For some pilots, the adventure begins before they take to the skies.
Photography by Beau Gustafson
There’s a bumper sticker on the pickup truck belonging to a pilot in town that reads like this: “Don’t tell Mom I’m a pilot. She thinks I’m a piano player in a whorehouse.” The meaning, of course, is that pilots are a different breed, perfectly willing to cheat the laws of physics, nature, and death itself for the ultimate thrill.
We all fly on jets and the occasional prop plane from time to time, but to put yourself in the cockpit and spit in the face of gravity takes some cojones and, as the stereotype suggests, a cocky bravado and type-A personality. You know—it’s the kind of person who makes this joke fitting: “What is the difference between God and a pilot? God doesn’t think he is a pilot.”
And what about these experimental aircraft pilots? I mean, if it takes a certain cowboy-like swagger to simply fly a plane, what kind of personality traits must it take to cause someone to want to build and fly a plane? A combination of Val Kilmer from Top Gun, Murdock from The A-Team with, say, a touch of MacGyver thrown in for good measure?
The truth is that there’s a large and active community of pilots throughout Birmingham made up of some interesting and gregarious men and women with one thing in common—they love to fly. Many of them are tinkerers as well and have discovered a passion for taking to the great wide open in aircraft created by their own sweat and blood.
“I love building them as much as I love flying them,” says Alan Walker, an Ashville, Ala., resident, aircraft mechanic, and experimental aircraft pilot. Walker was introduced to home-built aircraft, commonly known as kit planes, while in the Marine Corps in the mid-1980s and has been building and flying planes ever since.
I caught up with him at his hangar at the St. Clair County Airport, a small flight procedures office (FPO) in Pell City, on a beautiful day in early October. The sky was clear and blue with just a wisp of clouds floating about; there was little to no wind, and it was 70 degrees—perfect flying weather, in other words. He showed me his pride and joy, a Van’S Aircraft RV6. “Actually, a friend of mine owns it. I just keep it up for him and, in exchange, he lets me fly it whenever I want,” Walker explains. “It’s a good arrangement for each of us, because the single most expensive thing about owning an airplane is the maintenance.”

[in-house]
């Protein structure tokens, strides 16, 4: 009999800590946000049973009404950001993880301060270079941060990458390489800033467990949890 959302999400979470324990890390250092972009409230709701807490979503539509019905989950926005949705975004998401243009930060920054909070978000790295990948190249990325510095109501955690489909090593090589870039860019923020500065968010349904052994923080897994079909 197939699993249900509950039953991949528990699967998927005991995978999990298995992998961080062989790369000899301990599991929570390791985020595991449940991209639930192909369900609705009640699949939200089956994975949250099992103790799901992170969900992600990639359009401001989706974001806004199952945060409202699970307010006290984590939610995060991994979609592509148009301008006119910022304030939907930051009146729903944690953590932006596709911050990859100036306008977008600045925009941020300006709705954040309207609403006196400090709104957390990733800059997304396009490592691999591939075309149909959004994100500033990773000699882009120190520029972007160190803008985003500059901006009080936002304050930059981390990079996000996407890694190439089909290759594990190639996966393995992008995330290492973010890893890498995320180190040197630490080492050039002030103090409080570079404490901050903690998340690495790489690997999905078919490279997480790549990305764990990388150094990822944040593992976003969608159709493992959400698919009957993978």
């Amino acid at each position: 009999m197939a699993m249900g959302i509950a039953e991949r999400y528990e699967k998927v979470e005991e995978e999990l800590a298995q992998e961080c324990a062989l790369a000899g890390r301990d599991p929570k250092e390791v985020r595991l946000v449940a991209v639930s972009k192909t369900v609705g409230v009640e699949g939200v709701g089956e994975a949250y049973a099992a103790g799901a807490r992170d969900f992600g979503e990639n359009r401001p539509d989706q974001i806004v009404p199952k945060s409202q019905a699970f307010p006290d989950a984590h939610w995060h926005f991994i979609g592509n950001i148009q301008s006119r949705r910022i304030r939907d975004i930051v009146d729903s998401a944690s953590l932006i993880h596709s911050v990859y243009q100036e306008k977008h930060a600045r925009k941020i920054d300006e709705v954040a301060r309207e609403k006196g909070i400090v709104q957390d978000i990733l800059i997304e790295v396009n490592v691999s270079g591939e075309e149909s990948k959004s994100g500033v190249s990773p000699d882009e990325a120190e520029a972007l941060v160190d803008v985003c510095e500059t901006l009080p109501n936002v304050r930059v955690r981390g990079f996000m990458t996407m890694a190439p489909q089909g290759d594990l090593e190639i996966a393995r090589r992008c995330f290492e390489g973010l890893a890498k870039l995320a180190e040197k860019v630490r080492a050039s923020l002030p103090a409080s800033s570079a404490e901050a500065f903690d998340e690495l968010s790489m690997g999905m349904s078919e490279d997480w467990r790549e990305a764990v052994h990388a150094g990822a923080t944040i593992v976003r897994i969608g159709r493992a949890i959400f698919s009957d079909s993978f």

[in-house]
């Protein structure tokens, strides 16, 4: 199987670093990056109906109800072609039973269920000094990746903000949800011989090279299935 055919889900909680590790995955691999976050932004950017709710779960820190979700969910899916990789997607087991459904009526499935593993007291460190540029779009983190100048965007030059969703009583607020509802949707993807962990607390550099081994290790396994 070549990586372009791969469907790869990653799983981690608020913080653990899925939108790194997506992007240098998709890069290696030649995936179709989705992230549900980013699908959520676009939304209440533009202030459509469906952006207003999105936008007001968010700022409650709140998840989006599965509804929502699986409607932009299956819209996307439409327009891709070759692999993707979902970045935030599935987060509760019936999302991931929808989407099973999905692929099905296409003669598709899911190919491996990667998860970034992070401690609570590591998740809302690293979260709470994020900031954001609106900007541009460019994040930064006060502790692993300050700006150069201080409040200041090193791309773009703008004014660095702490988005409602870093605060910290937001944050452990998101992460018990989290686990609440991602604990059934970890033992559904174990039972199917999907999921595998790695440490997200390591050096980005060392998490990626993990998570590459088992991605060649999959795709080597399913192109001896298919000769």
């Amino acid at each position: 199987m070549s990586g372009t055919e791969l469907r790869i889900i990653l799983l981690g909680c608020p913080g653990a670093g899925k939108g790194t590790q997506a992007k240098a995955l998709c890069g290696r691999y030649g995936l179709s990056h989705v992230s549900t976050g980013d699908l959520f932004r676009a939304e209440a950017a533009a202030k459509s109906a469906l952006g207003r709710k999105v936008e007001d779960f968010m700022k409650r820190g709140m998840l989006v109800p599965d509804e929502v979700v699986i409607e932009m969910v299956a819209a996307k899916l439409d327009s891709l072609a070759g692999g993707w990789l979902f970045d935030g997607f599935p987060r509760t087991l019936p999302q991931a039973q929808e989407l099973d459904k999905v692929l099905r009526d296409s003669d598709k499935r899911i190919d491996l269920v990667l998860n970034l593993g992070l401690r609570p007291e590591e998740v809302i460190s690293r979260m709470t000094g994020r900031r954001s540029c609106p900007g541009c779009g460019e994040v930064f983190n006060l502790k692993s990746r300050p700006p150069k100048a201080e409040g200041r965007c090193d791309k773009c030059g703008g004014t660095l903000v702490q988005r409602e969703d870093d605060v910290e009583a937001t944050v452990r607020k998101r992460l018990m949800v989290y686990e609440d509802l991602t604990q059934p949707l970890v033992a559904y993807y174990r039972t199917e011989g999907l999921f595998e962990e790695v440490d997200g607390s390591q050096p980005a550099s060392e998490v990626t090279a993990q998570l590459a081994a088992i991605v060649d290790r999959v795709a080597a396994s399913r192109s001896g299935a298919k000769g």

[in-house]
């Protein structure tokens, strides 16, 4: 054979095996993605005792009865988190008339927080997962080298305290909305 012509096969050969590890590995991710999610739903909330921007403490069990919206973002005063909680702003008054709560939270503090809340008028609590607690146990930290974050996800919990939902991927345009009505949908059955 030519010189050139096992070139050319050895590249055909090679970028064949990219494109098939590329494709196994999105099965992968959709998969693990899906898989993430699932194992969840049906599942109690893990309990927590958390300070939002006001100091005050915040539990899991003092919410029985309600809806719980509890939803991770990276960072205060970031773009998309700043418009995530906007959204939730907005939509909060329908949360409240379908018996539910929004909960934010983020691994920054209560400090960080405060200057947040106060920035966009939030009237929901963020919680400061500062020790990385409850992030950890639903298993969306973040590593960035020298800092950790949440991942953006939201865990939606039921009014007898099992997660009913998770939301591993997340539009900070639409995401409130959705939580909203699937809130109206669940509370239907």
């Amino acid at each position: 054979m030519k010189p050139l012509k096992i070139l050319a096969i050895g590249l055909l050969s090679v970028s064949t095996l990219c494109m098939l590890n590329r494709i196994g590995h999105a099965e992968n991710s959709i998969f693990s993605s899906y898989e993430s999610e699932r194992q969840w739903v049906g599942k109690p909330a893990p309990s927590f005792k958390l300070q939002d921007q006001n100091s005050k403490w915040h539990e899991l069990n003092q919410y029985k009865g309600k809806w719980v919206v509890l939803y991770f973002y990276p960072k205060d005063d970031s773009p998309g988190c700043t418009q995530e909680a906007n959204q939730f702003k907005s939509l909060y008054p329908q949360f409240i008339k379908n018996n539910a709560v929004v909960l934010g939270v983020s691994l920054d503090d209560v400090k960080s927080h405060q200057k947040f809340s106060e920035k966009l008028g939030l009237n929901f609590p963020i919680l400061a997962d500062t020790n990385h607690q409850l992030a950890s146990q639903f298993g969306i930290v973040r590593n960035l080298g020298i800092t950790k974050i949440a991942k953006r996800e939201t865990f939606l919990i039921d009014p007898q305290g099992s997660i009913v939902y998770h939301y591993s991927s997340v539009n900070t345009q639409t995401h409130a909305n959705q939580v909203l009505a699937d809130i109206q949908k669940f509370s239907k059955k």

After spending the better part of three years building the aircraft, Walker’s RV is a suped-up hot rod. The plane is simply gorgeous and, when contrasted with comparable factory-built planes (like the Piper Tomahawk or the Cessna 150), Walker’s RV is in a different league. “A Cessna is a Volkswagen. That’s a Lamborghini,” says Walker, nodding toward his plane. “This is all-metal, two plate, side-by-side, 4G positive, 6G negative, fully acrobatic, and gets 200 mph. It’s not a toy. This thing will run circles around them.”
Eager to show off his handiwork, Walker offered to take me for a shot flight. With the sun beating down through the cockpit, we took off and flew over the local golf course, then banked to the left, where I was able to get a look at the roof of my home just a couple of miles away. We straightened up and flew toward Logan Martin Dam, which is when Walker allowed me to take the controls. Similar to taking the wheel of a high-performance sports car, the slightest touch on the stick can bank the plane to the right or left or dip the nose up or down. The lack of struggle to control this beast was impressive and, frankly, unnerving.
Before long we were back on the ground, shooting the breeze in the hangar. Walker told me about his current project, an audacious idea in the world of kit-built planes. He and a partner are building an RV10, a “roomy” four-seat plane designed to use a 260-horsepower piston engine. For this plane, Walker needs a little more oomph. “We’re using a 317 Horse Allison Turbine. It’ll be the first turbo prop built in an RV,” says Walker. He says the real reason he wants to use such a huge power plant is reliability, although he readily admits that the serious ass-hauling capabilities are a nice fringe benefit. “It’s one of those things where we actually get the cake, get it iced, and get to eat it. This thing will climb about 3500 feet a minute,” says Walker. “It’ll be like a homesick angel.”
In the adjacent hangar, a gentleman named Terry Capps was hanging out in what looked like the ultimate man cave. There was a large flat screen television hanging on the wall, showing the Alabama game; a propane grill sitting in the corner; and a bar with a few barstools for endless bull sessions. But the real eye catcher was a little black airplane that looked like little more than a Go Kart with wings.
Commonly referred to as a “breezy,” this type of home-built aircraft is the ultimate challenge for the do-it-yourself pilot. With a fuselage made of metal tubing, the engine, wings, and propeller are all up to the builder. “I think you take a little more care and pride in building it knowing that you’ve got to fly what you’ve built,” Capps says. “Airplanes are not forgiving.”
While Capps didn’t build this breezy himself—he bought it from the original owner in Arkansas—Capps has made a few modifications. Capps lost the use of his legs after a motorcycle accident in the mid-1970s, so he built a custom rudder system that allows him to use his hands instead of his feet. As he walks me around the sleek, black machine, he shows his only other modification: a homemade smoke trail system. As we talked further and he pointed out various features, mostly parts scavenged from other planes, the picture becomes clearer—all breezies are mutts. “This engine came off a 1956 Cub, and the wings came off a 1949 Cub. They’ve been recovered, rebuilt, and redone,” Capps explains. “You scrounge for parts. You buy parts here and parts there to build this type of aircraft. Nothing is in stone.”